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NTSB Rules 'Epoxy Creep' Was Cause of Big Dig's Tunnel Failure in Boston

August 23, 2007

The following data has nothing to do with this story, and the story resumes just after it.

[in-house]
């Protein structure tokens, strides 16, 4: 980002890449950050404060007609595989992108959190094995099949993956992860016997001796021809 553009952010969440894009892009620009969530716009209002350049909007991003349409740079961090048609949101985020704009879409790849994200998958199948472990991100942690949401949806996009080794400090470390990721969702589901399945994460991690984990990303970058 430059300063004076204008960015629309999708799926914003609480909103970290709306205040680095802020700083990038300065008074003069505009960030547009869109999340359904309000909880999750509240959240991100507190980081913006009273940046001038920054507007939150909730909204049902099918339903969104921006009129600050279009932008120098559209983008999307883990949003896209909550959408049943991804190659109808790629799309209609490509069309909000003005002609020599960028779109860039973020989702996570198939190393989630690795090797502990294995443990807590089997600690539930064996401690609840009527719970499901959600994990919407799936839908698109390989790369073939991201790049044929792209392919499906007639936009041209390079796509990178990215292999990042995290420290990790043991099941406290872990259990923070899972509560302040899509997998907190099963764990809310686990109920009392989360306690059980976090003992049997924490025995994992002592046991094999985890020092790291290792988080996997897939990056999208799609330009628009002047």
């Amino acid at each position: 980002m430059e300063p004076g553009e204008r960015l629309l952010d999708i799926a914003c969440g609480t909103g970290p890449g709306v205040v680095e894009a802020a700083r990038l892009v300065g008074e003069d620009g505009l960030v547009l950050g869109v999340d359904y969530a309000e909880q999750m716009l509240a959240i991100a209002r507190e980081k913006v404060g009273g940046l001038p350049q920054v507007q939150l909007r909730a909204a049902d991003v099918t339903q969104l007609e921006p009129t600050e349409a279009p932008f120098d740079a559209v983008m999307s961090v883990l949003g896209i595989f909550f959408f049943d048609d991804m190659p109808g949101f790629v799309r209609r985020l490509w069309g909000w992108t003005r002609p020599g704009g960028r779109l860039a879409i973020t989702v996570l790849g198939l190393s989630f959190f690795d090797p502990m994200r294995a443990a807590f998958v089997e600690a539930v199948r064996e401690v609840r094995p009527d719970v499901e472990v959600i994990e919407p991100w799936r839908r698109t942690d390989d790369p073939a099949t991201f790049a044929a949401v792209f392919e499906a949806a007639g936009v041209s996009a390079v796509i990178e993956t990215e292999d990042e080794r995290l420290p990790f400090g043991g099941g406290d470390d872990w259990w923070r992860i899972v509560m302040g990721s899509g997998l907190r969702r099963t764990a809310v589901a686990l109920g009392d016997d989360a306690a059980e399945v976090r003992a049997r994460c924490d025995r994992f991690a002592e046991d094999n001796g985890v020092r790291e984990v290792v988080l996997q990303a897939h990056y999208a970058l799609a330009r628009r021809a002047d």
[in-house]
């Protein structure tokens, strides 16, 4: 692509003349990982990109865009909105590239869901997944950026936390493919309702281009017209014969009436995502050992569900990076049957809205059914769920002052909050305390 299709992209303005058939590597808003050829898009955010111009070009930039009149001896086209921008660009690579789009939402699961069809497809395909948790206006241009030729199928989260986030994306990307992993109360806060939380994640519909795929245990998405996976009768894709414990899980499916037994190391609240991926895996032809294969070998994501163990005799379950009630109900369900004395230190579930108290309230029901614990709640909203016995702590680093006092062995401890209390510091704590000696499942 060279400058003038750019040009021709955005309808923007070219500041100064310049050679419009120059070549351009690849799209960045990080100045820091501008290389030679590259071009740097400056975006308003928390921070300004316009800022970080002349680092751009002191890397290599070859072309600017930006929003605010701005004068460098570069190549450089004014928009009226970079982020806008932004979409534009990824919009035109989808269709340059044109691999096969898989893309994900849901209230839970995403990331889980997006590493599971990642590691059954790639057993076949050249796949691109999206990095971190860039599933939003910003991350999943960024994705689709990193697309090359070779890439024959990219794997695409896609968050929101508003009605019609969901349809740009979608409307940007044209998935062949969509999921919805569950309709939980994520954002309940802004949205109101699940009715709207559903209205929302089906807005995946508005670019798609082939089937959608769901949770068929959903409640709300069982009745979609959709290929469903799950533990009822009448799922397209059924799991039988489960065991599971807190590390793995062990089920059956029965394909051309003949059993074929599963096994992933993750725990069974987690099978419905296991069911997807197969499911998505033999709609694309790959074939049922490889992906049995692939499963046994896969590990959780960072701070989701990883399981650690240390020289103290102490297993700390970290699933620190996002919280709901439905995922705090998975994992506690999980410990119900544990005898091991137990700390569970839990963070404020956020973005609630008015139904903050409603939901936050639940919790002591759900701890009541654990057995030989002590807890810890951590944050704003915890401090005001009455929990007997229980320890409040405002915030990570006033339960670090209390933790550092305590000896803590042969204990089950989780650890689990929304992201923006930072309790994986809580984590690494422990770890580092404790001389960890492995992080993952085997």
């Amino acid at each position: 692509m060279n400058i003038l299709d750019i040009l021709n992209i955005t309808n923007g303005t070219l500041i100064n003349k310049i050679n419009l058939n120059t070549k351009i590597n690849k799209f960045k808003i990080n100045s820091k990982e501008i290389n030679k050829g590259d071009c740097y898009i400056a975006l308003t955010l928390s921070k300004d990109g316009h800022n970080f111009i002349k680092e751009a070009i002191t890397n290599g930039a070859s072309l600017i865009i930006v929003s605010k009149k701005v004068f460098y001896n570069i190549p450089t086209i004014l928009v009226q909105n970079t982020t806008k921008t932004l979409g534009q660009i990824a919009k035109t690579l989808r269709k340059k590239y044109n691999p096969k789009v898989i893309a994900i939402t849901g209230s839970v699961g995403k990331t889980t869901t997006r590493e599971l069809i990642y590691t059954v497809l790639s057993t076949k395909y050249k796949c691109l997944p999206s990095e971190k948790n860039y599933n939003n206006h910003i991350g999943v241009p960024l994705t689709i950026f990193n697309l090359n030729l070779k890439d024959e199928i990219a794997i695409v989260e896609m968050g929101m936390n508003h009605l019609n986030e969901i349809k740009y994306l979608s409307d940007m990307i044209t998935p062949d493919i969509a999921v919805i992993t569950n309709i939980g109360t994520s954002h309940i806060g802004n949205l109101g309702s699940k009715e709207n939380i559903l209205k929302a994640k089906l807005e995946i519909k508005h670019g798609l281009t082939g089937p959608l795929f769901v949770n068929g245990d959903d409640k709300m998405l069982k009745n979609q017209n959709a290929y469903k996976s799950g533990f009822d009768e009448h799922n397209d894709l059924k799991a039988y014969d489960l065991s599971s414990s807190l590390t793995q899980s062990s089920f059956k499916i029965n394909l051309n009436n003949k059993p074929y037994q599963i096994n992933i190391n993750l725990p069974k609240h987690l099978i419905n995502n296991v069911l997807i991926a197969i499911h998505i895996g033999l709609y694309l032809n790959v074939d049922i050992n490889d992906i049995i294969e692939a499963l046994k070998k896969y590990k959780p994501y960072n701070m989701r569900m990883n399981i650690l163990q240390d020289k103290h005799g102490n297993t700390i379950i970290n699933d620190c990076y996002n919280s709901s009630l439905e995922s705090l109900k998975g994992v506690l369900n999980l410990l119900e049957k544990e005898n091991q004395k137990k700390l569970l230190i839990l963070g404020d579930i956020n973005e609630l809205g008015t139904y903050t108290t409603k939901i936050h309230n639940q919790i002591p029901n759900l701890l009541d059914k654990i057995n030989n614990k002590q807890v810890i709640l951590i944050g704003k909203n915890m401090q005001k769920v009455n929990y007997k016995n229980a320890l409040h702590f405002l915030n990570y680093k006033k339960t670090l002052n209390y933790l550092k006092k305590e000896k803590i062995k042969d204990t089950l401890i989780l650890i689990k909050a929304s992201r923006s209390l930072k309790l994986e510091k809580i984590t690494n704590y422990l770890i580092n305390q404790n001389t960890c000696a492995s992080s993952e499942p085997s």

WASHINGTON, D.C. --- The National Transportation Safety Board has determined that the likely cause of last year's fatal ceiling collapse in the I-90 connector tunnel of Boston's Big Dig was the use of an epoxy anchor adhesive with poor creep resistance. Gannett Fleming Inc., which designed the Big Dig tunnel ceiling, is disputing the National Transportation Safety Board's report. Epoxy supplier Powers Fasteners has been indicted for involuntary manslaughter. Epoxy is a polymer and its stiffness depends on time and temperature. If a load is applied suddenly, the epoxy responds like a hard solid. But if the load is then held constant, the molecules within the polymer may begin to rearrange and slide past one another, causing the epoxy to gradually deform in a process called creep. According to the NTSB, the epoxy used in the tunnel had poor creep resistance. In addition, the NTSB said the use of an inappropriate epoxy formulation resulted from a general lack of understanding and knowledge in the construction community about creep in adhesive anchoring systems. The agency emphasized the need to assess the creep characteristics of adhesive anchors before those anchors are used in sustained tensile-load applications.
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